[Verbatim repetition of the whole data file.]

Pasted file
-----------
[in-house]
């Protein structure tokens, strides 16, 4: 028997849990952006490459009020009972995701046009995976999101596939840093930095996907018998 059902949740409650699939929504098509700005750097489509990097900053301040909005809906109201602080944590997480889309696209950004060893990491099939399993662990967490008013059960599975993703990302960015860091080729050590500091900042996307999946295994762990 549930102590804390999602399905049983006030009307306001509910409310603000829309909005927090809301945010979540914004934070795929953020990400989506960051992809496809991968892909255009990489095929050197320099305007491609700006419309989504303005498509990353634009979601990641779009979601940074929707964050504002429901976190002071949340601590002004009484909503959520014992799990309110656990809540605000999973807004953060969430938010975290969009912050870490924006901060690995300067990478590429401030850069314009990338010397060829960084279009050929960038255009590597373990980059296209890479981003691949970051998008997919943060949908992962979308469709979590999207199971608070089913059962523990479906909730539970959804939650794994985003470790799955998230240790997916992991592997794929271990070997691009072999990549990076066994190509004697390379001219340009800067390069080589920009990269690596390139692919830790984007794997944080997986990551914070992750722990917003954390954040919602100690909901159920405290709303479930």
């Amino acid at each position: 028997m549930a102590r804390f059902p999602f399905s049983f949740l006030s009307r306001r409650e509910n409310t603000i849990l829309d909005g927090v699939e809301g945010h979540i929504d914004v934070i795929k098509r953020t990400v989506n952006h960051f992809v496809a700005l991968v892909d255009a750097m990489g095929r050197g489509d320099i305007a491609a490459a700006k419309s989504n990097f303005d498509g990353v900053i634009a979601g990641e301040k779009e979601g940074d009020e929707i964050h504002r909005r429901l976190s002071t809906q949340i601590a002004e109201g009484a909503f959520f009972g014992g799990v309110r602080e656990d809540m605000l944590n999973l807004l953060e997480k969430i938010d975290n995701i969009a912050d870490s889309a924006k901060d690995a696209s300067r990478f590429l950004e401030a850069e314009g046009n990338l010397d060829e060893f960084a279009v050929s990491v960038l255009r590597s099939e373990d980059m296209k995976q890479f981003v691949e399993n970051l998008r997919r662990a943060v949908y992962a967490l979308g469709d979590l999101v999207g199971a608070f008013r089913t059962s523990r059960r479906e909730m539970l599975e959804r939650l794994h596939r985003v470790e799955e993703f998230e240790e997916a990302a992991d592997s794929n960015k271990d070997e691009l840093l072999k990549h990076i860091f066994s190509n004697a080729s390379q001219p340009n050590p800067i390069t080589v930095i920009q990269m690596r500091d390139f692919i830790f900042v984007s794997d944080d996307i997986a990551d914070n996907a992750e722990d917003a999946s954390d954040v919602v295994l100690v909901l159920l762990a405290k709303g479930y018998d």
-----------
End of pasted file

[in-house]
């Protein structure tokens, strides 16, 4: 028997849990952006490459009020009972995701046009995976999101596939840093930095996907018998 059902949740409650699939929504098509700005750097489509990097900053301040909005809906109201602080944590997480889309696209950004060893990491099939399993662990967490008013059960599975993703990302960015860091080729050590500091900042996307999946295994762990 549930102590804390999602399905049983006030009307306001509910409310603000829309909005927090809301945010979540914004934070795929953020990400989506960051992809496809991968892909255009990489095929050197320099305007491609700006419309989504303005498509990353634009979601990641779009979601940074929707964050504002429901976190002071949340601590002004009484909503959520014992799990309110656990809540605000999973807004953060969430938010975290969009912050870490924006901060690995300067990478590429401030850069314009990338010397060829960084279009050929960038255009590597373990980059296209890479981003691949970051998008997919943060949908992962979308469709979590999207199971608070089913059962523990479906909730539970959804939650794994985003470790799955998230240790997916992991592997794929271990070997691009072999990549990076066994190509004697390379001219340009800067390069080589920009990269690596390139692919830790984007794997944080997986990551914070992750722990917003954390954040919602100690909901159920405290709303479930």
């Amino acid at each position: 028997m549930a102590r804390f059902p999602f399905s049983f949740l006030s009307r306001r409650e509910n409310t603000i849990l829309d909005g927090v699939e809301g945010h979540i929504d914004v934070i795929k098509r953020t990400v989506n952006h960051f992809v496809a700005l991968v892909d255009a750097m990489g095929r050197g489509d320099i305007a491609a490459a700006k419309s989504n990097f303005d498509g990353v900053i634009a979601g990641e301040k779009e979601g940074d009020e929707i964050h504002r909005r429901l976190s002071t809906q949340i601590a002004e109201g009484a909503f959520f009972g014992g799990v309110r602080e656990d809540m605000l944590n999973l807004l953060e997480k969430i938010d975290n995701i969009a912050d870490s889309a924006k901060d690995a696209s300067r990478f590429l950004e401030a850069e314009g046009n990338l010397d060829e060893f960084a279009v050929s990491v960038l255009r590597s099939e373990d980059m296209k995976q890479f981003v691949e399993n970051l998008r997919r662990a943060v949908y992962a967490l979308g469709d979590l999101v999207g199971a608070f008013r089913t059962s523990r059960r479906e909730m539970l599975e959804r939650l794994h596939r985003v470790e799955e993703f998230e240790e997916a990302a992991d592997s794929n960015k271990d070997e691009l840093l072999k990549h990076i860091f066994s190509n004697a080729s390379q001219p340009n050590p800067i390069t080589v930095i920009q990269m690596r500091d390139f692919i830790f900042v984007s794997d944080d996307i997986a990551d914070n996907a992750e722990d917003a999946s954390d954040v919602v295994l100690v909901l159920l762990a405290k709303g479930y018998d």